MISC 09-399638

February 4, 2011

Sands, J.


Plaintiff Pauline Hardy (“Hardy”) filed her unverified Complaint on April 29, 2009, appealing, pursuant to G. L. c. 40A, §17, a decision (“ZBA Decision 4”) of Defendant Yarmouth Zoning Board of Appeals (the “ZBA”) which upheld a decision of the Yarmouth Building Inspector (the “Building Inspector”) to issue a building permit to Charles H. Sullivan and Penny A. Sullivan (the “Sullivans”) (with the ZBA, “Defendants”) to construct an eight unit cottage colony on property located at 330 Main Street (Route 6A), Yarmouth Port, MA (“Locus”). [Note 1] On July 2, 2009, the Sullivans filed a Motion to Intervene. A case management conference was held on July 10, 2009, at which time the Motion to Intervene was allowed. On the same day, the Sullivans filed a Motion to Dismiss, which by agreement of the parties was put on hold. A pre-trial conference was held on April 1, 2010. A site view and the trial at Barnstable District Court were held on July 22, 2010. At the trial the Sullivans filed a Motion in Limine to Bifurcate the Issues of Standing from that of the Merits of the Board’s Decision, which motion was denied by this court. At the completion of Plaintiffs’ case, the Sullivans filed an oral Motion to Dismiss, which was denied by this court. Defendants filed their Joint Report for Rulings of Law on August 23, 2010. Plaintiffs filed their Request for Finding of Fact on August 26, 2010, at which time the matter was taken under advisement.

Testimony for Plaintiffs was given by James Brandolini (Building Commissioner), Bruce Murphy (Yarmouth Director of Health), Terry Sylvia (Yarmouth Town Planner), Pauline Hardy (Plaintiff) and Kenneth Evans (Plaintiff); testimony for Defendants was given by Charles Sullivan (Defendant). There were sixteen exhibits submitted.

Based on the sworn pleadings, the evidence submitted at trial, and the reasonable inferences drawn therefrom, I find the following material facts:

1. Locus contains 1.02 acres (44,851 square feet) and is shown as Parcel No. 1 on “Plan of Land in Yarmouthport, Mass. For Anthony Santospirito” dated August 28, 1952 and prepared by Chase, Kelly & Sweetser (the “1952 Plan”).

2. In 1972, Locus was in a RD-2 zoning district pursuant to the Town of Yarmouth Zoning Bylaw (the “Bylaw”). The RD-2 zoning district allowed one or two family dwellings and a minimum lot size per dwelling unit of 20,000 square feet. By decision dated April 4, 1972 (“ZBA Decision 1”), the ZBA granted the Yarmouth Port Village Store (prior owner of Locus) a variance (the “1972 Variance”) to “allow a change of a non-conforming use, remodeling of the Village Store, Yarmouthport, Mass. and change the cottage colony in the rear of the property.” [Note 2] ZBA Decision 1 stated “that there had been a store and cottages on the property prior to the adoption of zoning in the Town of Yarmouth [February 12, 1946]” and found that “the present use [nine rundown cottages and a large building known as the Village Store] is in fact a non-conforming use as provided for in the zoning by-law,” and “the proposed use will be no more detrimental to the area than the present use.” Hardy spoke in opposition to the 1972 Variance.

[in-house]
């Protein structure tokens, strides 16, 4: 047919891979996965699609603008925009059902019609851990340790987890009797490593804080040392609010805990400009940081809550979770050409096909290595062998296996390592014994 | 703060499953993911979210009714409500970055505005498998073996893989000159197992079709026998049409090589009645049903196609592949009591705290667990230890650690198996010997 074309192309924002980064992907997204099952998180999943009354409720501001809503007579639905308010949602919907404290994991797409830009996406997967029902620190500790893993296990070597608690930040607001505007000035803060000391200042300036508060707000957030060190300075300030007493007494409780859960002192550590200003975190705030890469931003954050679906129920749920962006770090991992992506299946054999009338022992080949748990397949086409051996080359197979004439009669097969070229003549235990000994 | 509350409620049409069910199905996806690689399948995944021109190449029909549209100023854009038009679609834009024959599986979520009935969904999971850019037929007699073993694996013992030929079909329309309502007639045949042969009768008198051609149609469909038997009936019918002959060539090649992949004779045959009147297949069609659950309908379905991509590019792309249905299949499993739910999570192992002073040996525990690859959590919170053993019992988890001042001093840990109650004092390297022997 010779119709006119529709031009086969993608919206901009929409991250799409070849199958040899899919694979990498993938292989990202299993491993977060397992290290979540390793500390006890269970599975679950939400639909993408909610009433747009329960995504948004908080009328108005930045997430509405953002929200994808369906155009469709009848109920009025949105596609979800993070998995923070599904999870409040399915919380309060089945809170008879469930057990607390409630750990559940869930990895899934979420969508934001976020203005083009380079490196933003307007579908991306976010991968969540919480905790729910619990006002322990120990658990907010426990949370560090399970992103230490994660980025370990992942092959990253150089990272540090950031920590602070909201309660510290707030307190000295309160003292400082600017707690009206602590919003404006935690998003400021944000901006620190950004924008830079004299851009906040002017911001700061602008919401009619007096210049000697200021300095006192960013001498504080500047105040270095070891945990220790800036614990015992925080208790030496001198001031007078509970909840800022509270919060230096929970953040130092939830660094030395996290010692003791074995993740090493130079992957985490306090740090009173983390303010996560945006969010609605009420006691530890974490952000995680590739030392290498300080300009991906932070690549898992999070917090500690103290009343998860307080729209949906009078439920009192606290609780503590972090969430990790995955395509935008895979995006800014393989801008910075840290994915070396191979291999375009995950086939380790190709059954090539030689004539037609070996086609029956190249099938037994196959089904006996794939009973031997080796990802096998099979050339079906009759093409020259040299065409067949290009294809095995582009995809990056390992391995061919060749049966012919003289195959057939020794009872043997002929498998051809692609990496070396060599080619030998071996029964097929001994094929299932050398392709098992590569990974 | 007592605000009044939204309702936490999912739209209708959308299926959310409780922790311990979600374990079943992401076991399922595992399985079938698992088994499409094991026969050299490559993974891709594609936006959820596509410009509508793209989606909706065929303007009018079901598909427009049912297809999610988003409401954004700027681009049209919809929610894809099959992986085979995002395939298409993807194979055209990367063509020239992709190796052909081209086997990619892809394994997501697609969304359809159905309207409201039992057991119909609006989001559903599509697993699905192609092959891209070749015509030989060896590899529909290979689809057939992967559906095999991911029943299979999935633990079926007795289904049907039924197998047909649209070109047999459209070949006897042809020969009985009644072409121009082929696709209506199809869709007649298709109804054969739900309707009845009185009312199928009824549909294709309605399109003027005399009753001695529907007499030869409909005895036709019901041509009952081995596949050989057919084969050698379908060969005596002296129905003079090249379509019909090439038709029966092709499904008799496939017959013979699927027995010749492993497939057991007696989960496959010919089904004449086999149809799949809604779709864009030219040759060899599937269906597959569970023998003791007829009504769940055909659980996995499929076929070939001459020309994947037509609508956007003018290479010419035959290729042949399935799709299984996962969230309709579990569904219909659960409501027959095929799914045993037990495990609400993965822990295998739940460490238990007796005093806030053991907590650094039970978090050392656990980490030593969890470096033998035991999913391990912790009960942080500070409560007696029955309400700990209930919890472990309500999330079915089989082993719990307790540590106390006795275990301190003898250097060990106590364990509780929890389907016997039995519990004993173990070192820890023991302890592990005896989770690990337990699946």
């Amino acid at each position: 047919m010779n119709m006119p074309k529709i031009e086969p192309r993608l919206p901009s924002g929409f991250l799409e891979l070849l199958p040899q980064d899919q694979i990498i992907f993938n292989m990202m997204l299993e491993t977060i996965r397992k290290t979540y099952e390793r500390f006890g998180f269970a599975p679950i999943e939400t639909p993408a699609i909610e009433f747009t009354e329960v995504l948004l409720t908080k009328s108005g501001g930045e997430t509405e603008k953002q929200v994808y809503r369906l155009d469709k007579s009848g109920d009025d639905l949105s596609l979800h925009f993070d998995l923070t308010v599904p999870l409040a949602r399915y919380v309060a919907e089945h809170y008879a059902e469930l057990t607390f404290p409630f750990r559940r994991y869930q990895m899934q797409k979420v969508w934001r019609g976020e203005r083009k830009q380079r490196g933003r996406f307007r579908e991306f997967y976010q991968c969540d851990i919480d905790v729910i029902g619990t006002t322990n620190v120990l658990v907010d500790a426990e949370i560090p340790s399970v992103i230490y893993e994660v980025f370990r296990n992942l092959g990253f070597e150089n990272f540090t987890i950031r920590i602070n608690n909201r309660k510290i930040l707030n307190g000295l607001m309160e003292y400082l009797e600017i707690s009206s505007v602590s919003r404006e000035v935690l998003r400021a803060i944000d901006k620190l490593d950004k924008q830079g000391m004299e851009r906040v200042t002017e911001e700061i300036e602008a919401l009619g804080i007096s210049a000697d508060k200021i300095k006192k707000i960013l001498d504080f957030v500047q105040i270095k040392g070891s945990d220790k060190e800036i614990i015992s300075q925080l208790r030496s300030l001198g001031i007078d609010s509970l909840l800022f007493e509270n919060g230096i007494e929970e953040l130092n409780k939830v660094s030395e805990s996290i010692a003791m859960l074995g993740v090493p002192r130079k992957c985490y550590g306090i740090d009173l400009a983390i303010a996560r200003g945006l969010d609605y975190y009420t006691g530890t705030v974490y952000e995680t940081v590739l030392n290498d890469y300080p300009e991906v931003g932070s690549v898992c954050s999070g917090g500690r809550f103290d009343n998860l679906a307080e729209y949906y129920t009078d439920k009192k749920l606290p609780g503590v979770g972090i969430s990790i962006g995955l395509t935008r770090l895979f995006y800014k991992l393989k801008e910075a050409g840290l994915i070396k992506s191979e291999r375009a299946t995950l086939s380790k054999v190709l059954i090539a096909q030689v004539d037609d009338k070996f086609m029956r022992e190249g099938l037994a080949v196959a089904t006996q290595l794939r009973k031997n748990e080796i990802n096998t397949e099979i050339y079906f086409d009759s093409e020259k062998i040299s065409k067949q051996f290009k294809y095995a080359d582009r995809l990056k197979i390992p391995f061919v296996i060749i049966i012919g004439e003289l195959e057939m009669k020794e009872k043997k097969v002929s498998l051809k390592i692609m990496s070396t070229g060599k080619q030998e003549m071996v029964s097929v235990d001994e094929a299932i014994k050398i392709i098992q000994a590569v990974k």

3. Hardy appealed the issuance of the 1972 Variance to the Barnstable District Court, and by stipulation of all parties, the court issued an Order dated June 23, 1972 (the “1972 Order”). [Note 3]

4. By decision dated August 10, 1972 (“ZBA Decision 2”), the ZBA adopted the 1972 Order. [Note 4] Hardy did not oppose the 1972 Order.

5. The Sullivans purchased Locus in 2004. In 2007 the Bylaw was amended and Locus was placed in a R40 zoning district. The R40 zoning district does not allow retail stores or cottage colonies; it also requires 40,000 square feet per single family house.

6. In 2007, the ZBA denied the Sullivans’ request to amend ZBA Decision 1 and ZBA Decision 2 to allow the construction of five year round homes in lieu of the eight seasonal cottages (“ZBA Decision 3”).

7. On January 12, 2009, the Building Inspector issued building permits to the Sullivans to construct eight cottages on Locus (the “Project”). At that time, Locus contained a retail store and the remnants of four of the original cottages.

8. Hardy appealed the decision of the Building Inspector to the ZBA. By decision dated April 23, 2009 (“ZBA Decision 4”), the ZBA voted to uphold the decision of the Building Inspector. [Note 5]

9. Hardy has owned and resided at 1 Belle of the West Road since 1958 and is an abutter to Locus. Evans has owned and resided at 9 Belle of the West Road since 2006 and is an abutter to an abutter within 300 feet of Locus. [Note 6]

10. There is a right of way (the “Right of Way”) running southerly from the intersection of Belle of the West and Red Jacket Road across Locus and out to State Highway Route 6A.